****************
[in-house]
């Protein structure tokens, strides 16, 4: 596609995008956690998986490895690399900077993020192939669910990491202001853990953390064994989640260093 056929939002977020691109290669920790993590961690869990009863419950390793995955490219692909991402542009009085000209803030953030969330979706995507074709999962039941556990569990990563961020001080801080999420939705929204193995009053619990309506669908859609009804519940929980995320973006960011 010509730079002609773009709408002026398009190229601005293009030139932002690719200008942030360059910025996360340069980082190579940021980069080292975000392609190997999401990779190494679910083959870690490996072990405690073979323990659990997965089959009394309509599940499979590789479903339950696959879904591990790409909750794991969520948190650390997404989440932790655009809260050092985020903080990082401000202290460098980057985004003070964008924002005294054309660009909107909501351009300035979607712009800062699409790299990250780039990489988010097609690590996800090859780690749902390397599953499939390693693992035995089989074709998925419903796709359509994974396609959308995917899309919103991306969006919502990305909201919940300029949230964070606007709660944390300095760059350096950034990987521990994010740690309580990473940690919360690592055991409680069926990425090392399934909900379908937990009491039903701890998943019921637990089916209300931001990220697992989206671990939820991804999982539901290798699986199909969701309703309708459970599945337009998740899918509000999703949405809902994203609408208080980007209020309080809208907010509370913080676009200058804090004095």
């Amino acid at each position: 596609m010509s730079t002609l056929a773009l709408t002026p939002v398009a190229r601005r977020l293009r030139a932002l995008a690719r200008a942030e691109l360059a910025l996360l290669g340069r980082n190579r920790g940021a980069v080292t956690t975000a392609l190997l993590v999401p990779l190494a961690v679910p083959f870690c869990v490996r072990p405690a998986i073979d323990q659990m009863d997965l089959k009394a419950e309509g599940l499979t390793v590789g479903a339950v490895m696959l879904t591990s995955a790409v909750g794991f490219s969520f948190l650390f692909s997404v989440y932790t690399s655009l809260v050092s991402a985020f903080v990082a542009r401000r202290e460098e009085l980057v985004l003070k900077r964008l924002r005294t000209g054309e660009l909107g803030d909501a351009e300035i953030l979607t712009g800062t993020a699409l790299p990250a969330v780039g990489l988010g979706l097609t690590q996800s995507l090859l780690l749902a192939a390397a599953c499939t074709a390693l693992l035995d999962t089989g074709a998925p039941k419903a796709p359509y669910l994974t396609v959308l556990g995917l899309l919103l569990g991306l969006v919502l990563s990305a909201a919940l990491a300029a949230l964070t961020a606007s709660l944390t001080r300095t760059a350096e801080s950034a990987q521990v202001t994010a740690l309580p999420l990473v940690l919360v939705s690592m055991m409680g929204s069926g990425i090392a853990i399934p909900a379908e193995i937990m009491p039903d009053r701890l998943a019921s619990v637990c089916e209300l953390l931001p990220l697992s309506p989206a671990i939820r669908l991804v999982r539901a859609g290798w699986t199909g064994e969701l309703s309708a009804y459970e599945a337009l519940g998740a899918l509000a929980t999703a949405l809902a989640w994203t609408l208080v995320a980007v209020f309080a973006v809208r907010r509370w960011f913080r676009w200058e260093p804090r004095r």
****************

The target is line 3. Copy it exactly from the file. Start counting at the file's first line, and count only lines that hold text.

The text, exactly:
């Amino acid at each position: 596609m010509s730079t002609l056929a773009l709408t002026p939002v398009a190229r601005r977020l293009r030139a932002l995008a690719r200008a942030e691109l360059a910025l996360l290669g340069r980082n190579r920790g940021a980069v080292t956690t975000a392609l190997l993590v999401p990779l190494a961690v679910p083959f870690c869990v490996r072990p405690a998986i073979d323990q659990m009863d997965l089959k009394a419950e309509g599940l499979t390793v590789g479903a339950v490895m696959l879904t591990s995955a790409v909750g794991f490219s969520f948190l650390f692909s997404v989440y932790t690399s655009l809260v050092s991402a985020f903080v990082a542009r401000r202290e460098e009085l980057v985004l003070k900077r964008l924002r005294t000209g054309e660009l909107g803030d909501a351009e300035i953030l979607t712009g800062t993020a699409l790299p990250a969330v780039g990489l988010g979706l097609t690590q996800s995507l090859l780690l749902a192939a390397a599953c499939t074709a390693l693992l035995d999962t089989g074709a998925p039941k419903a796709p359509y669910l994974t396609v959308l556990g995917l899309l919103l569990g991306l969006v919502l990563s990305a909201a919940l990491a300029a949230l964070t961020a606007s709660l944390t001080r300095t760059a350096e801080s950034a990987q521990v202001t994010a740690l309580p999420l990473v940690l919360v939705s690592m055991m409680g929204s069926g990425i090392a853990i399934p909900a379908e193995i937990m009491p039903d009053r701890l998943a019921s619990v637990c089916e209300l953390l931001p990220l697992s309506p989206a671990i939820r669908l991804v999982r539901a859609g290798w699986t199909g064994e969701l309703s309708a009804y459970e599945a337009l519940g998740a899918l509000a929980t999703a949405l809902a989640w994203t609408l208080v995320a980007v209020f309080a973006v809208r907010r509370w960011f913080r676009w200058e260093p804090r004095r």